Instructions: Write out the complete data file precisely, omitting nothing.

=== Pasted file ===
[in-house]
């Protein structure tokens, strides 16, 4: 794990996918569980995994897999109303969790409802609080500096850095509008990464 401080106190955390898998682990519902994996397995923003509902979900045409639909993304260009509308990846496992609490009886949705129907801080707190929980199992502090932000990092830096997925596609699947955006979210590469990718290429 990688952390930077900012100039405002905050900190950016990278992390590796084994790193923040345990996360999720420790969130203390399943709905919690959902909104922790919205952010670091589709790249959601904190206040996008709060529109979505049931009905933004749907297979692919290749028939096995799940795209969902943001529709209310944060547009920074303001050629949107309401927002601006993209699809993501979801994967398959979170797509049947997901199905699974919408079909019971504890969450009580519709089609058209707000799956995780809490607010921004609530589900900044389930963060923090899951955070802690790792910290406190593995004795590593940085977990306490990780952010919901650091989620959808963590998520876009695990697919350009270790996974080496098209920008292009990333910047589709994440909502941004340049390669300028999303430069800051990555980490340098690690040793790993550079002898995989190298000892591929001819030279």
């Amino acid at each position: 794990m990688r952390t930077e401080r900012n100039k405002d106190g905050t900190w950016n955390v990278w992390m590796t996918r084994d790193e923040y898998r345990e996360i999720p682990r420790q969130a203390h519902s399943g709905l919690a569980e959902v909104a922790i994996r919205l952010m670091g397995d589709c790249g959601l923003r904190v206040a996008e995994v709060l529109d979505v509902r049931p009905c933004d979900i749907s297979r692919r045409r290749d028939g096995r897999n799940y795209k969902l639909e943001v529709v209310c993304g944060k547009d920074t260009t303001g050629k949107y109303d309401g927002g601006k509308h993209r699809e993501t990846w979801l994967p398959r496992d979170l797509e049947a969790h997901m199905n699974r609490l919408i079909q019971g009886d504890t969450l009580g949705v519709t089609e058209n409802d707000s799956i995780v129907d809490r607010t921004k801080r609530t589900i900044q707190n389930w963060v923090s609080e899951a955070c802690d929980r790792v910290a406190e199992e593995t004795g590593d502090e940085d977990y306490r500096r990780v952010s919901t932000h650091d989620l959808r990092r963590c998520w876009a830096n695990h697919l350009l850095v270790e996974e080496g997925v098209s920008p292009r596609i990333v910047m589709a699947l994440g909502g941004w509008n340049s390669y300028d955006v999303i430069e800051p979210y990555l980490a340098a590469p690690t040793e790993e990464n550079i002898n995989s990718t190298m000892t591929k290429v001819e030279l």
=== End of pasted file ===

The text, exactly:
[in-house]
């Protein structure tokens, strides 16, 4: 794990996918569980995994897999109303969790409802609080500096850095509008990464 401080106190955390898998682990519902994996397995923003509902979900045409639909993304260009509308990846496992609490009886949705129907801080707190929980199992502090932000990092830096997925596609699947955006979210590469990718290429 990688952390930077900012100039405002905050900190950016990278992390590796084994790193923040345990996360999720420790969130203390399943709905919690959902909104922790919205952010670091589709790249959601904190206040996008709060529109979505049931009905933004749907297979692919290749028939096995799940795209969902943001529709209310944060547009920074303001050629949107309401927002601006993209699809993501979801994967398959979170797509049947997901199905699974919408079909019971504890969450009580519709089609058209707000799956995780809490607010921004609530589900900044389930963060923090899951955070802690790792910290406190593995004795590593940085977990306490990780952010919901650091989620959808963590998520876009695990697919350009270790996974080496098209920008292009990333910047589709994440909502941004340049390669300028999303430069800051990555980490340098690690040793790993550079002898995989190298000892591929001819030279």
């Amino acid at each position: 794990m990688r952390t930077e401080r900012n100039k405002d106190g905050t900190w950016n955390v990278w992390m590796t996918r084994d790193e923040y898998r345990e996360i999720p682990r420790q969130a203390h519902s399943g709905l919690a569980e959902v909104a922790i994996r919205l952010m670091g397995d589709c790249g959601l923003r904190v206040a996008e995994v709060l529109d979505v509902r049931p009905c933004d979900i749907s297979r692919r045409r290749d028939g096995r897999n799940y795209k969902l639909e943001v529709v209310c993304g944060k547009d920074t260009t303001g050629k949107y109303d309401g927002g601006k509308h993209r699809e993501t990846w979801l994967p398959r496992d979170l797509e049947a969790h997901m199905n699974r609490l919408i079909q019971g009886d504890t969450l009580g949705v519709t089609e058209n409802d707000s799956i995780v129907d809490r607010t921004k801080r609530t589900i900044q707190n389930w963060v923090s609080e899951a955070c802690d929980r790792v910290a406190e199992e593995t004795g590593d502090e940085d977990y306490r500096r990780v952010s919901t932000h650091d989620l959808r990092r963590c998520w876009a830096n695990h697919l350009l850095v270790e996974e080496g997925v098209s920008p292009r596609i990333v910047m589709a699947l994440g909502g941004w509008n340049s390669y300028d955006v999303i430069e800051p979210y990555l980490a340098a590469p690690t040793e790993e990464n550079i002898n995989s990718t190298m000892t591929k290429v001819e030279l």